My Father Almost Starved in North Korea. Hunger is Personal to Me | Opinion

My father was born in what is now North Korea, in a village outside of Pyongyang. As one of six children, he faced hunger and poverty daily. He and his family often resorted to eating grass to satisfy their hunger pangs. He couldn't go to school. During the day, he was sometimes tasked with scouring restaurant garbage bins for eggshells, known for their calcium, which my grandmother would grind for hours to make into a soup base.

When my father was 6 years old, not long before the Korean War broke out, his Christian family fled to the south, hoping to escape the escalating violence, religious persecution and poverty. They escaped in the middle of the night through bouts of gunfire, my father carrying his younger cousin on his back. Years later, when I was also 6 years old, he would move again for a better life—taking my siblings and me from Seoul to the United States.

Today, I'm the head of one of the largest Christian advocacy organizations in the country; we speak up for legislation and policies that will end hunger in the U.S. and around the world. But ending hunger isn't a job for me; it is deeply personal because I know how hunger echoes through generations.

I didn't hear the words "I love you" from my father until I was 38 years old. I remember the exact moment, camping in 2008 together, how I quietly sobbed in my tent later that night. I had harbored resentment over it for so long, jealous of my American friends whose parents used the words every day. It wasn't until afterward, when I looked into it further, that I realized how typical this experience is among Korean Americans.

Older generation Koreans use a different saying to convey love. In English it's, "Have you eaten?" To this day, no matter what time I call my parents, it's the first thing they'll ask. It took me decades to understand that because of the poverty that devastated the country before and after the war, feeding someone became the ultimate act of love. For so many Koreans of their generation, words meant very little; food means everything. When they ask me, "Have you eaten?" they are saying, "Because I love you, I want to make sure that you're nourished."

Looking back on my childhood—all the times my parents said, "We're not hungry," —I understand now that they chose not to eat because they wanted their kids to have enough. In the 1970s and 1980s, we were the classic immigrant family. We didn't have much, and all of us worked. My parents ran a grocery store in San Francisco, and my brothers and I worked there every day after school until closing. Food, literally, became the center of my parents' lives. They never took a meal for granted.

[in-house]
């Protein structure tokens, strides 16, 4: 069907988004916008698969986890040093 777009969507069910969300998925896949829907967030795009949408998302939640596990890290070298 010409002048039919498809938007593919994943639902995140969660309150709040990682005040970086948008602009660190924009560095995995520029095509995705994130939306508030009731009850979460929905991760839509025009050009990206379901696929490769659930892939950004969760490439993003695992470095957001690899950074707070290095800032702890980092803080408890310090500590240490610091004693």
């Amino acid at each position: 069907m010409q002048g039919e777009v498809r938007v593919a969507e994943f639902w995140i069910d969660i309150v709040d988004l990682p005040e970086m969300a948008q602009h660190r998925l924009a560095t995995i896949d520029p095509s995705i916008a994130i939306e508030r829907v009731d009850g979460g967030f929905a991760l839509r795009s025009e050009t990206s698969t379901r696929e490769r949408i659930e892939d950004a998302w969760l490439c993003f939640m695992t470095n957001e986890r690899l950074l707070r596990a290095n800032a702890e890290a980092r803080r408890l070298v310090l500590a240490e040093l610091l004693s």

When I visit people in vulnerable communities abroad, I sometimes ask parents what they dream about for their children. They often say that they dream for their children to wake up and know there will be food to eat that day.

In this country every day, millions of people are wrestling with choosing to buy sufficient food or pay rent. In the U.S., Latino and Black families struggle to feed their children at two to three times, respectively, the rates of white families, and one in six children in the U.S. lives in a household that is at risk of hunger. These are staggering statistics, especially considering that enough food is produced today to feed everyone in the world.

A baker holds a freshly baked baguette
A baker holds a freshly baked baguette. Chesnot/Getty Images

Government food programs like SNAP (Supplemental Nutrition Assistance Program) and WIC (supplemental nutrition for low-income pregnant women, infants and children) are literally lifelines for people. There are now more than 41 million people on the SNAP program, up more than 15 percent from about 36 million in 2019. I have personal experience with these programs. When my wife and I were trying to start our church, we went through a season of unemployment, and we would not have been able to feed our children without WIC.

This problem isn't one a single U.S. household can solve. Instead, these statistics emphasize the complexity of solving hunger, the need for policies that address food systems and access to food, climate change, employment, conflict and food prices. But make no mistake—hunger is solvable in our lifetime. Meaningful change can happen with collective will and action, from governments to churches.

Key provisions in the Build Back Better Act could significantly reduce hunger among our nation's children. These include an extension of the expanded Child Tax Credit and the strengthening of child nutrition programs. The rate of severe food insecurity among eligible families dropped by almost 30 percent since Child Tax Credit payments were issued. The House passed it before Thanksgiving, but now the Senate needs to act. I encourage everyone to write or call their senators and ask them to support these life-changing provisions.

My father may have escaped hunger and changed the trajectory of me and my brothers' lives, but the memory of hunger still weighs heavily on my family. The reason I get up every morning is because I know there is a solution. The end of hunger can be the greatest legacy we ever leave our children.

Rev. Eugene Cho is president and CEO of Bread for the World.

The views expressed in this article are the writer's own.